When it is time to execute commands to update a target, they are executed
by making a new subshell for each line. (In practice,
take shortcuts that do not affect the results.)
Please note: this implies that shell commands such as
cd that set variables local to each process will not affect the
following command lines. If you want to use
cd to affect the
next command, put the two on a single line with a semicolon between
make will consider them a single command and pass
them, together, to a shell which will execute them in sequence. For
foo : bar/lose cd bar; gobble lose > ../foo
If you would like to split a single shell command into multiple lines of text, you must use a backslash at the end of all but the last subline. Such a sequence of lines is combined into a single line, by deleting the backslash-newline sequences, before passing it to the shell. Thus, the following is equivalent to the preceding example:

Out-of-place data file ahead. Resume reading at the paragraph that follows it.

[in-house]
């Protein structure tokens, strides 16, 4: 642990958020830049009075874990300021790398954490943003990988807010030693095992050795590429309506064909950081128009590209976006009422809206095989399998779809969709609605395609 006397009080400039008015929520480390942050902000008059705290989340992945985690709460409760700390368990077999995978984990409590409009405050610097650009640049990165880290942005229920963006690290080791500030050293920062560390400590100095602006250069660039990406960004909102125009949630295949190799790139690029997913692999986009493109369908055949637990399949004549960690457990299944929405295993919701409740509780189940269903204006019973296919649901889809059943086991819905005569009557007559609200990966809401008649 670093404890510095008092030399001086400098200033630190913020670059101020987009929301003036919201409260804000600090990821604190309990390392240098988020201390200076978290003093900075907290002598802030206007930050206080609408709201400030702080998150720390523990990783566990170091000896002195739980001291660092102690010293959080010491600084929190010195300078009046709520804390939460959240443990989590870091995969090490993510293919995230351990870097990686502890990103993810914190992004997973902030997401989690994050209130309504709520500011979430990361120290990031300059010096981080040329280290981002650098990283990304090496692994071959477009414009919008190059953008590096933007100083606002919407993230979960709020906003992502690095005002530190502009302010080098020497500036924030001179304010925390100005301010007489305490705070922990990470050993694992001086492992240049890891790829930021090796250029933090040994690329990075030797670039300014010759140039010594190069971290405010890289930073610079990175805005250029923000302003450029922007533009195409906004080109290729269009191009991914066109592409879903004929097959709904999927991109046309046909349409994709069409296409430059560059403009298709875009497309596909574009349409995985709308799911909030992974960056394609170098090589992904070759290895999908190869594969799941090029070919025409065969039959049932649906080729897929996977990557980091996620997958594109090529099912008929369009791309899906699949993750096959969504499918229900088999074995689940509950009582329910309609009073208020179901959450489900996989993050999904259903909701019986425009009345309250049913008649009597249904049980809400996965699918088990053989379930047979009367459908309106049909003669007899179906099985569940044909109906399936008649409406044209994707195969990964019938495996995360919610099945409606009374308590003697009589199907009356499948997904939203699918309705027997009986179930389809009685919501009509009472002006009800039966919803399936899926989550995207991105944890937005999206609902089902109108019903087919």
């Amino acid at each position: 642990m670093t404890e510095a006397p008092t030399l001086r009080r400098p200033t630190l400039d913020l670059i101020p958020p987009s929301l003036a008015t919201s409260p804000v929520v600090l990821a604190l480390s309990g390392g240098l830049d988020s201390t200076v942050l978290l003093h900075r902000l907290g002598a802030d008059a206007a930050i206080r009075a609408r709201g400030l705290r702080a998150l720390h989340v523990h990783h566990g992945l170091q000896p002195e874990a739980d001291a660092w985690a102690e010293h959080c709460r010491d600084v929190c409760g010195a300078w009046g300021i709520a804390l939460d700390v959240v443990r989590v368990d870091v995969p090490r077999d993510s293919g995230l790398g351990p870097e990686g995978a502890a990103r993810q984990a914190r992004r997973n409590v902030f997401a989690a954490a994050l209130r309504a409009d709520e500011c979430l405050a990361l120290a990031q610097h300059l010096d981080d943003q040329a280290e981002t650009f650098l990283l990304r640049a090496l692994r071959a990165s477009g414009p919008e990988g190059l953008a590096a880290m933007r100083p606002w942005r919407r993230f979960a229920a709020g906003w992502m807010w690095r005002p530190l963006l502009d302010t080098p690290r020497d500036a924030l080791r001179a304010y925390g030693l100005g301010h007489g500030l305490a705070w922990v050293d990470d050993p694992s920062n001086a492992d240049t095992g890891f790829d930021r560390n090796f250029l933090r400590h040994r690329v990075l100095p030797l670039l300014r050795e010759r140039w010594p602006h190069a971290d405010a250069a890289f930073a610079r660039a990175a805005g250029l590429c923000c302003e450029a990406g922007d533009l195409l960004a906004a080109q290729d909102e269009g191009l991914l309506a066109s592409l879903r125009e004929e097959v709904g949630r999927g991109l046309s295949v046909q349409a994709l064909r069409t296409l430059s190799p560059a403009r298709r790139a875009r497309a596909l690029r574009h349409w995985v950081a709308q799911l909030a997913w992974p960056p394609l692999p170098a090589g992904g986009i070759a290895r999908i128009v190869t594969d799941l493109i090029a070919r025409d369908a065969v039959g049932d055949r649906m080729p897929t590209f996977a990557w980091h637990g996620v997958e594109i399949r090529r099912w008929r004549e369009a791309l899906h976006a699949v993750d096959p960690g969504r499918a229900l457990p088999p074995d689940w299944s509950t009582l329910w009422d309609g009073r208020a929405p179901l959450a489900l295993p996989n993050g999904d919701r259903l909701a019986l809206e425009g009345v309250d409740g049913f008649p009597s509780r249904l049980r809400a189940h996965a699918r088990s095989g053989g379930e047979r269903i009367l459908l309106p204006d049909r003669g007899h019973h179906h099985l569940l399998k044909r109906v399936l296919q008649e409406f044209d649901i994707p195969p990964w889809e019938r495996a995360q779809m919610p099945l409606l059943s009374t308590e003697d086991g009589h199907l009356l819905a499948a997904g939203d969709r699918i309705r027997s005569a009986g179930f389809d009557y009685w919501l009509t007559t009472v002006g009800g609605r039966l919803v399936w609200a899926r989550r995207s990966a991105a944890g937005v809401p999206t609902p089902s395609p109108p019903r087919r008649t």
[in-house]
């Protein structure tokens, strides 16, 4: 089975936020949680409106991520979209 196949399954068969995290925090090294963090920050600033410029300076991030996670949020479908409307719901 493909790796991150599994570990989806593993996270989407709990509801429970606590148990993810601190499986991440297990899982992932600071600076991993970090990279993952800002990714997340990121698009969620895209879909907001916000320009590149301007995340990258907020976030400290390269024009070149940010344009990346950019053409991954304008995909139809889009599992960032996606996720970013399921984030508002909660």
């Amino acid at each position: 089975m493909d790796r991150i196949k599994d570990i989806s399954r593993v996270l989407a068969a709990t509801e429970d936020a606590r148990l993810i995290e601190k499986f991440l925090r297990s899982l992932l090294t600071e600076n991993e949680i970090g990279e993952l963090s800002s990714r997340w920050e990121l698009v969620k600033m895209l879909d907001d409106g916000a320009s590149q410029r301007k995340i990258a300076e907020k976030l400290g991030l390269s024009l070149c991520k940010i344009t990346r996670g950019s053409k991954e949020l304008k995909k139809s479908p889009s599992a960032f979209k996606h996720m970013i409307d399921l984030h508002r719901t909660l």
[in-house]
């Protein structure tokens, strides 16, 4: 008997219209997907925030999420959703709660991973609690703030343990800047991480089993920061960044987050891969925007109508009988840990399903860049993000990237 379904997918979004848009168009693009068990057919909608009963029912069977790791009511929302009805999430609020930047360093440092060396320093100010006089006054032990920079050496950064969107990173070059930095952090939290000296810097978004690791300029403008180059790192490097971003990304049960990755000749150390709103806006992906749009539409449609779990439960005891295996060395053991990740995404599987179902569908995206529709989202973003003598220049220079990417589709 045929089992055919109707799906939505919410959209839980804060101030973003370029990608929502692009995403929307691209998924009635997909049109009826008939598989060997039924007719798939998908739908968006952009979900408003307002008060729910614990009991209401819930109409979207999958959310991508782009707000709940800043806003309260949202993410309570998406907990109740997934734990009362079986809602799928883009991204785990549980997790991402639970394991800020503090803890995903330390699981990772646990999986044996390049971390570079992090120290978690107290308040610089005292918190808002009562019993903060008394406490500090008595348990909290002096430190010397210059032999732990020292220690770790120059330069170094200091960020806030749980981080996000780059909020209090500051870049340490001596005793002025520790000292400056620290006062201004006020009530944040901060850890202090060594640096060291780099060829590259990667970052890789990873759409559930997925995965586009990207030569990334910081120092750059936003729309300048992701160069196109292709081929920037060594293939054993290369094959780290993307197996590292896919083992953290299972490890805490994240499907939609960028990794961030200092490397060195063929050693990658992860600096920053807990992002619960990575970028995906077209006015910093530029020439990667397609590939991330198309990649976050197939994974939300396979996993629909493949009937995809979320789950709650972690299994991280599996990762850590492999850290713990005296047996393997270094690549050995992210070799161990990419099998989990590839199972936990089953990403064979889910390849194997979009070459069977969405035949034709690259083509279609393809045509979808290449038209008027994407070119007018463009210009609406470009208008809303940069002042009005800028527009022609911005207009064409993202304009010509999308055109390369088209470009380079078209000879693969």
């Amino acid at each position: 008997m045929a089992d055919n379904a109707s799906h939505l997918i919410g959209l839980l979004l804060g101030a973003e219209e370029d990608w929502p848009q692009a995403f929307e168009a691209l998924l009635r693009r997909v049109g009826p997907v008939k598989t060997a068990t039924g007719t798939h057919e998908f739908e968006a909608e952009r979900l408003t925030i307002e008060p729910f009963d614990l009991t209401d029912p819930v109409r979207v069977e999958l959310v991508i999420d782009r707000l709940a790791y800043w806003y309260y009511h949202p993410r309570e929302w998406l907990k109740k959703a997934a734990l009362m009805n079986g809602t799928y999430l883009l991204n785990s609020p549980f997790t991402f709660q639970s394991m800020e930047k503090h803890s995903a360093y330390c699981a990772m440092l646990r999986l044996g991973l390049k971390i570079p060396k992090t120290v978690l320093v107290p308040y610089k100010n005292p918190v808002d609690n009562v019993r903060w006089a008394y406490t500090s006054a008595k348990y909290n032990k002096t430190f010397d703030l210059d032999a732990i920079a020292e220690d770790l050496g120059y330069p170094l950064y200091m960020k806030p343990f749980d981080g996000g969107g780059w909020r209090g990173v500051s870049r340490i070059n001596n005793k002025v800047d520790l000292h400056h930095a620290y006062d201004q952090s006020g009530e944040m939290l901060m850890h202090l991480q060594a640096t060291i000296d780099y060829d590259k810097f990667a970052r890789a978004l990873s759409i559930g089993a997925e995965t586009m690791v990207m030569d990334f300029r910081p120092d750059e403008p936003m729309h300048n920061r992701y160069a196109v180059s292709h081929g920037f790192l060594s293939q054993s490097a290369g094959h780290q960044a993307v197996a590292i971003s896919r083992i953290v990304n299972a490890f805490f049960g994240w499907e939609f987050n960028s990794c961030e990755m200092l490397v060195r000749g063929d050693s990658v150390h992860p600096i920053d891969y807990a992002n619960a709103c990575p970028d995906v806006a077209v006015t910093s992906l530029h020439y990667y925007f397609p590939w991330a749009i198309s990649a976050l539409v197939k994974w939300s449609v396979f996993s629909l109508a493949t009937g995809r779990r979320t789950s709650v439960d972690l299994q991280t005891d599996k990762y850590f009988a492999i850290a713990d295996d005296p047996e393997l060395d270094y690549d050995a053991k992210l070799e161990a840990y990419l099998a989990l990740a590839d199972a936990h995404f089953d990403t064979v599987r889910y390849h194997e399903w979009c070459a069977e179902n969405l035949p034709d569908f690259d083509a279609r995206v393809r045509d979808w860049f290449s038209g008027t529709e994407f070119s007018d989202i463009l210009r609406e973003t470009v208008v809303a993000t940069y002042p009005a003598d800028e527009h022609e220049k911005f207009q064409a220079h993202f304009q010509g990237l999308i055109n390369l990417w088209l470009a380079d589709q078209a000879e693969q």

foo : bar/lose cd bar; \ gobble lose > ../foo
The program used as the shell is taken from the variable
By default, the program `/bin/sh' is used.
Unlike most variables, the variable
SHELL is never set from the
environment. This is because the
SHELL environment variable is
used to specify your personal choice of shell program for interactive
use. It would be very bad for personal choices like this to affect
the functioning of makefiles. See section Variables from the Environment.
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